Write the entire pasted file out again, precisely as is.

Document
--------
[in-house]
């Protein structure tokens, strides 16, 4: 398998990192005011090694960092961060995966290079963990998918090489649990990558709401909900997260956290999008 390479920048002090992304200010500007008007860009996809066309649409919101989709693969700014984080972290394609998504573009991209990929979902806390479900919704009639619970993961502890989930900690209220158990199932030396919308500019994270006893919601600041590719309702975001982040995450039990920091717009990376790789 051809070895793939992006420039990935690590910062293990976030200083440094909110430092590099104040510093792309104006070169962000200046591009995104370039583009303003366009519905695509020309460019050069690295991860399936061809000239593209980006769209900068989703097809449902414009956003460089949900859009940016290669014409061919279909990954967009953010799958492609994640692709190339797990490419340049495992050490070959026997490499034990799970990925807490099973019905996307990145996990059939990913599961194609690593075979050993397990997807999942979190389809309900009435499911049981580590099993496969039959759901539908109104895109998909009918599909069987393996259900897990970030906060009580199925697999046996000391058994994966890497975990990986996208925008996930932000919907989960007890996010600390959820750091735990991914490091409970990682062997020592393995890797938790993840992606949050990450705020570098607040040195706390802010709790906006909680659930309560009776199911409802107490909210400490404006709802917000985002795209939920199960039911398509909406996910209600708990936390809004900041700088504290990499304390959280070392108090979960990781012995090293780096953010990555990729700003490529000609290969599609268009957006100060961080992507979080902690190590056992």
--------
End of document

[in-house]
């Protein structure tokens, strides 16, 4: 398998990192005011090694960092961060995966290079963990998918090489649990990558709401909900997260956290999008 390479920048002090992304200010500007008007860009996809066309649409919101989709693969700014984080972290394609998504573009991209990929979902806390479900919704009639619970993961502890989930900690209220158990199932030396919308500019994270006893919601600041590719309702975001982040995450039990920091717009990376790789 051809070895793939992006420039990935690590910062293990976030200083440094909110430092590099104040510093792309104006070169962000200046591009995104370039583009303003366009519905695509020309460019050069690295991860399936061809000239593209980006769209900068989703097809449902414009956003460089949900859009940016290669014409061919279909990954967009953010799958492609994640692709190339797990490419340049495992050490070959026997490499034990799970990925807490099973019905996307990145996990059939990913599961194609690593075979050993397990997807999942979190389809309900009435499911049981580590099993496969039959759901539908109104895109998909009918599909069987393996259900897990970030906060009580199925697999046996000391058994994966890497975990990986996208925008996930932000919907989960007890996010600390959820750091735990991914490091409970990682062997020592393995890797938790993840992606949050990450705020570098607040040195706390802010709790906006909680659930309560009776199911409802107490909210400490404006709802917000985002795209939920199960039911398509909406996910209600708990936390809004900041700088504290990499304390959280070392108090979960990781012995090293780096953010990555990729700003490529000609290969599609268009957006100060961080992507979080902690190590056992």